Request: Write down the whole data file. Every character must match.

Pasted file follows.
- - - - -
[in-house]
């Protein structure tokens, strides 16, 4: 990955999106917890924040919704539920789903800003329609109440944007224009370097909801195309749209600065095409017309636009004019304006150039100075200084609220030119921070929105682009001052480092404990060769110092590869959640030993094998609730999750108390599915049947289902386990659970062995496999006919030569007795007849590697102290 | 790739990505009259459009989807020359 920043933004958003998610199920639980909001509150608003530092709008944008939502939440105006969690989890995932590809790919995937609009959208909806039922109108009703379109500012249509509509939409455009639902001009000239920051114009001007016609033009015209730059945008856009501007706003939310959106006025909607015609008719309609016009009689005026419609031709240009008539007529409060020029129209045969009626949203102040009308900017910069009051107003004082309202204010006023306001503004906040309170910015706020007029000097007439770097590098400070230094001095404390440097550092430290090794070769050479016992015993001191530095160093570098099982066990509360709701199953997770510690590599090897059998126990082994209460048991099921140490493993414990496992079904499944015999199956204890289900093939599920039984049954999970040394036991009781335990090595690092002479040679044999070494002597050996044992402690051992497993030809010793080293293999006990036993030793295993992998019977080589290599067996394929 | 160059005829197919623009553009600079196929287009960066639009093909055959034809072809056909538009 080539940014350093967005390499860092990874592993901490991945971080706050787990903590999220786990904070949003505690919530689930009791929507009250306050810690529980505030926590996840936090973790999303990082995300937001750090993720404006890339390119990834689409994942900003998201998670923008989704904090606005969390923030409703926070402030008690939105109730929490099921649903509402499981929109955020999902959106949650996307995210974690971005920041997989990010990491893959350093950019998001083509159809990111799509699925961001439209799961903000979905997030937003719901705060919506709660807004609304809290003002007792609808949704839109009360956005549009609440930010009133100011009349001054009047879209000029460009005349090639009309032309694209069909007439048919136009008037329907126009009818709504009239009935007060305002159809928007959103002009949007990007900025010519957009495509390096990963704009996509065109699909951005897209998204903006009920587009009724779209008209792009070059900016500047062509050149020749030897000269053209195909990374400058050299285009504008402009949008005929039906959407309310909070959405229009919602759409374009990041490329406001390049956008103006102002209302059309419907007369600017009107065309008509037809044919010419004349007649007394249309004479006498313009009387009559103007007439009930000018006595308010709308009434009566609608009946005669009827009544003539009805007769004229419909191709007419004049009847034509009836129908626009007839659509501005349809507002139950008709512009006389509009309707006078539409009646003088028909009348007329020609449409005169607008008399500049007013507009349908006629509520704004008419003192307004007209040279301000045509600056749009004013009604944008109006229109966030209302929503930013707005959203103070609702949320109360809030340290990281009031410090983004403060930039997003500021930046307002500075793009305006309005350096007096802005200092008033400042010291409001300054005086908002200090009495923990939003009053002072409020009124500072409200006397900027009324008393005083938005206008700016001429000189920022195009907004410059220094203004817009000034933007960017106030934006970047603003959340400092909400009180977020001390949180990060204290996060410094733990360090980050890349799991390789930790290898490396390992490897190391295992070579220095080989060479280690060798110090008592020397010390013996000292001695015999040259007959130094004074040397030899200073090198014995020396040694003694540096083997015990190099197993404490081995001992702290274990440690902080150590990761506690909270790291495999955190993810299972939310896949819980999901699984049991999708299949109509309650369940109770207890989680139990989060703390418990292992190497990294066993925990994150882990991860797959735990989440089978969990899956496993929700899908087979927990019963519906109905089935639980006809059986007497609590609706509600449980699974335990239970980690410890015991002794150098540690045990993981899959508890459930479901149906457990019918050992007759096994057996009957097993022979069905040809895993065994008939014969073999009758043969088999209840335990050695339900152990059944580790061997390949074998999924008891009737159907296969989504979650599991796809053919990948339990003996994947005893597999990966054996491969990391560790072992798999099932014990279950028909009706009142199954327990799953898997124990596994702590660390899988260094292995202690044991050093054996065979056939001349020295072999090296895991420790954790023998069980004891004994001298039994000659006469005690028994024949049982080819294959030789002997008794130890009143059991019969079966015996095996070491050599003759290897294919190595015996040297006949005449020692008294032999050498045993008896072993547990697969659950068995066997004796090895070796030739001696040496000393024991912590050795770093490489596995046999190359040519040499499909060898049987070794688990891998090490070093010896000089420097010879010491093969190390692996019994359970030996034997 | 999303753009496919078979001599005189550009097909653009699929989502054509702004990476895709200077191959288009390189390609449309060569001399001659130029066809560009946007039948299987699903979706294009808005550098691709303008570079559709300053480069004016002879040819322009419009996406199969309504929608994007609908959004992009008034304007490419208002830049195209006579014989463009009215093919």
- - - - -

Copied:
[in-house]
């Protein structure tokens, strides 16, 4: 990955999106917890924040919704539920789903800003329609109440944007224009370097909801195309749209600065095409017309636009004019304006150039100075200084609220030119921070929105682009001052480092404990060769110092590869959640030993094998609730999750108390599915049947289902386990659970062995496999006919030569007795007849590697102290 | 790739990505009259459009989807020359 920043933004958003998610199920639980909001509150608003530092709008944008939502939440105006969690989890995932590809790919995937609009959208909806039922109108009703379109500012249509509509939409455009639902001009000239920051114009001007016609033009015209730059945008856009501007706003939310959106006025909607015609008719309609016009009689005026419609031709240009008539007529409060020029129209045969009626949203102040009308900017910069009051107003004082309202204010006023306001503004906040309170910015706020007029000097007439770097590098400070230094001095404390440097550092430290090794070769050479016992015993001191530095160093570098099982066990509360709701199953997770510690590599090897059998126990082994209460048991099921140490493993414990496992079904499944015999199956204890289900093939599920039984049954999970040394036991009781335990090595690092002479040679044999070494002597050996044992402690051992497993030809010793080293293999006990036993030793295993992998019977080589290599067996394929 | 160059005829197919623009553009600079196929287009960066639009093909055959034809072809056909538009 080539940014350093967005390499860092990874592993901490991945971080706050787990903590999220786990904070949003505690919530689930009791929507009250306050810690529980505030926590996840936090973790999303990082995300937001750090993720404006890339390119990834689409994942900003998201998670923008989704904090606005969390923030409703926070402030008690939105109730929490099921649903509402499981929109955020999902959106949650996307995210974690971005920041997989990010990491893959350093950019998001083509159809990111799509699925961001439209799961903000979905997030937003719901705060919506709660807004609304809290003002007792609808949704839109009360956005549009609440930010009133100011009349001054009047879209000029460009005349090639009309032309694209069909007439048919136009008037329907126009009818709504009239009935007060305002159809928007959103002009949007990007900025010519957009495509390096990963704009996509065109699909951005897209998204903006009920587009009724779209008209792009070059900016500047062509050149020749030897000269053209195909990374400058050299285009504008402009949008005929039906959407309310909070959405229009919602759409374009990041490329406001390049956008103006102002209302059309419907007369600017009107065309008509037809044919010419004349007649007394249309004479006498313009009387009559103007007439009930000018006595308010709308009434009566609608009946005669009827009544003539009805007769004229419909191709007419004049009847034509009836129908626009007839659509501005349809507002139950008709512009006389509009309707006078539409009646003088028909009348007329020609449409005169607008008399500049007013507009349908006629509520704004008419003192307004007209040279301000045509600056749009004013009604944008109006229109966030209302929503930013707005959203103070609702949320109360809030340290990281009031410090983004403060930039997003500021930046307002500075793009305006309005350096007096802005200092008033400042010291409001300054005086908002200090009495923990939003009053002072409020009124500072409200006397900027009324008393005083938005206008700016001429000189920022195009907004410059220094203004817009000034933007960017106030934006970047603003959340400092909400009180977020001390949180990060204290996060410094733990360090980050890349799991390789930790290898490396390992490897190391295992070579220095080989060479280690060798110090008592020397010390013996000292001695015999040259007959130094004074040397030899200073090198014995020396040694003694540096083997015990190099197993404490081995001992702290274990440690902080150590990761506690909270790291495999955190993810299972939310896949819980999901699984049991999708299949109509309650369940109770207890989680139990989060703390418990292992190497990294066993925990994150882990991860797959735990989440089978969990899956496993929700899908087979927990019963519906109905089935639980006809059986007497609590609706509600449980699974335990239970980690410890015991002794150098540690045990993981899959508890459930479901149906457990019918050992007759096994057996009957097993022979069905040809895993065994008939014969073999009758043969088999209840335990050695339900152990059944580790061997390949074998999924008891009737159907296969989504979650599991796809053919990948339990003996994947005893597999990966054996491969990391560790072992798999099932014990279950028909009706009142199954327990799953898997124990596994702590660390899988260094292995202690044991050093054996065979056939001349020295072999090296895991420790954790023998069980004891004994001298039994000659006469005690028994024949049982080819294959030789002997008794130890009143059991019969079966015996095996070491050599003759290897294919190595015996040297006949005449020692008294032999050498045993008896072993547990697969659950068995066997004796090895070796030739001696040496000393024991912590050795770093490489596995046999190359040519040499499909060898049987070794688990891998090490070093010896000089420097010879010491093969190390692996019994359970030996034997 | 999303753009496919078979001599005189550009097909653009699929989502054509702004990476895709200077191959288009390189390609449309060569001399001659130029066809560009946007039948299987699903979706294009808005550098691709303008570079559709300053480069004016002879040819322009419009996406199969309504929608994007609908959004992009008034304007490419208002830049195209006579014989463009009215093919």